Saturday, August 06, 2005

The Fate Of Canada's Tar Sands

I keep pondering the fate of Canada's tar sands. I do not wonder if they will save North America from a debilitating energy crisis. Nothing can avert that. But can they be mined and refined profitably in any way? The process of heating all that sand just to get heavy, high sulfur, sludgy oil, and then trying to make gasoline out of the oil, seems like a losing proposition.

I know that Syncrude does make nice gasoline out of tar sands now, and that they like to say that they can make a profit if the the price of crude oil is anywhere above $30/barrel. Syncrude naturally like investors to think it is that simple. Syncrude likes the hundreds of billions of investment dollars being thrown at tar sand projects these days. But can they make gasoline if natural gas goes to $14 faster than oil goes to $120? I doubt it. Not profitably, anyway. Natural gas is both highly volitile in price and prone to very sudden depletions. North America will run out of it soon.

But maybe this will happen: tar sand will be processed into dirty, high sulfur, and very expensive deisel oil. It will be produced in big iron tanks with crude, polluting, low cost technology, such as burning wood. Why would anyone buy such fuel? Because there will not be any gasoline on the market. Any gas that the US does manage to import, at huge expense, will go to military and goverment elites. Jet fuel will be the rarest of all commodities.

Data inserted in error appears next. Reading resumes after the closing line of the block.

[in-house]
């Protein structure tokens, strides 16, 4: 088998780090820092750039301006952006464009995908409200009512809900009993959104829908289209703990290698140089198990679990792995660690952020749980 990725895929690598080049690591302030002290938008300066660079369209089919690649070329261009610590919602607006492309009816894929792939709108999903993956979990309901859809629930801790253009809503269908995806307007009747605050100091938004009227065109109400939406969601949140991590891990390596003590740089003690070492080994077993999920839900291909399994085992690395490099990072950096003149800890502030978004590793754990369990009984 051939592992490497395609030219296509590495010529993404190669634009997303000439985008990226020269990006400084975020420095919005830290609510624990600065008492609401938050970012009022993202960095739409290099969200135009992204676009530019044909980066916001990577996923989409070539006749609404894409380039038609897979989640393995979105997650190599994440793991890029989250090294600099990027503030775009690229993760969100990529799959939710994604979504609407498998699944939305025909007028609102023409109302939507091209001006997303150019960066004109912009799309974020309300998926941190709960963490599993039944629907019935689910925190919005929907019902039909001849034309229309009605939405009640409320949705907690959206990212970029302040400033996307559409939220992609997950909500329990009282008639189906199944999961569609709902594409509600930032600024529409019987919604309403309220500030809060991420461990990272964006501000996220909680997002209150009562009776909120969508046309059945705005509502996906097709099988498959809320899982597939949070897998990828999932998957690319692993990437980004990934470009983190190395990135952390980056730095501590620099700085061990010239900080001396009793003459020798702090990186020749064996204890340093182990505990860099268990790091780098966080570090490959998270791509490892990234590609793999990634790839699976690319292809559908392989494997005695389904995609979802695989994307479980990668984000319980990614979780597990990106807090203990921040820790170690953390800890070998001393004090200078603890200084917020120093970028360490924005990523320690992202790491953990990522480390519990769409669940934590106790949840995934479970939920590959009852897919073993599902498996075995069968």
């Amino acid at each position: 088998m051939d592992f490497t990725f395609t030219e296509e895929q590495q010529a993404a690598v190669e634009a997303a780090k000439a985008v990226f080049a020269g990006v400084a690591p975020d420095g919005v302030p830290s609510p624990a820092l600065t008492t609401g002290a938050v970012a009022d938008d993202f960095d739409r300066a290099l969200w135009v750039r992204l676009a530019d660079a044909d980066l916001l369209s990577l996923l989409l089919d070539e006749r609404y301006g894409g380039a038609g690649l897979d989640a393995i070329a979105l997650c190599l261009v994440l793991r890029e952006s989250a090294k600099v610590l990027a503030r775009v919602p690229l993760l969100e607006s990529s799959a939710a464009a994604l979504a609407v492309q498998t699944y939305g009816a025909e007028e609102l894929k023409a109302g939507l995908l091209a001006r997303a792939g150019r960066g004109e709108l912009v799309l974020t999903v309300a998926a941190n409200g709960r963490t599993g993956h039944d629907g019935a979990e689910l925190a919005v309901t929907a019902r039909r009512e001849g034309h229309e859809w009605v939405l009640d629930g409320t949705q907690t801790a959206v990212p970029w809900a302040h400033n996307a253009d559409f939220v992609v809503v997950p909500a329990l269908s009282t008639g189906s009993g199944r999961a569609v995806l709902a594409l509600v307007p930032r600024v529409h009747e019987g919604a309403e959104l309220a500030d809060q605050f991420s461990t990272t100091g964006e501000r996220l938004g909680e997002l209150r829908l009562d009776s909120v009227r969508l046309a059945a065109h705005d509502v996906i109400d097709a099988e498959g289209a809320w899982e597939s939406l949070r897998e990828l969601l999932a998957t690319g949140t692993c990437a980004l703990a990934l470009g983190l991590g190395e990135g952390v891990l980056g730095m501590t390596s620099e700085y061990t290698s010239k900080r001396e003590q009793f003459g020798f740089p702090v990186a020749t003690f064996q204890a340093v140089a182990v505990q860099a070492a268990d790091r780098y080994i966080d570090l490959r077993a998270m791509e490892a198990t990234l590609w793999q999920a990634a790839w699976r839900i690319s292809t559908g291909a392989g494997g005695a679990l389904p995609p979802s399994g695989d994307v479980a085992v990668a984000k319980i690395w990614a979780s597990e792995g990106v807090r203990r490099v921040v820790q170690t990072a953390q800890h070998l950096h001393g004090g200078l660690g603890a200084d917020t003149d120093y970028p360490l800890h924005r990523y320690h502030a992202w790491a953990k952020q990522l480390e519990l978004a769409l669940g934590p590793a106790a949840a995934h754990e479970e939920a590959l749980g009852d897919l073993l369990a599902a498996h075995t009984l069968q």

All transportation fuels will be expensive, so only the most economical forms of transport will be used. There will be a functional rail system again. To cross an ocean, people will travel by ship.


John Murney said...

It will take a heap of energy to extract oil from the tarsands. Nuclear energy is being considered for the site, but that would be disastrous.

gary15sterling said...

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eugene plawiuk said...

Hi came across your site because google linked articles on blogs about Syncrude. A point here, Tar Sands development is about bitumen, not gas.
Gas extraction as occurs in regular oil fields is absent in Tar Sands development.
Alberta's gas reserves are declining and we are now looking at coal bed methane gas production. Which is a long way off in the future, ten years at least.
Tar Sands oil development is also a decade off and without payback to the citizens of the province in Taxes and royalties for 25 years.
Check out my blog; Le Revue Gauche where I blogged about Alberta's Tar Sands Gamble
also my other blog
Red Between the Lines-Oil Crisis
We share a common interest in Peak Oil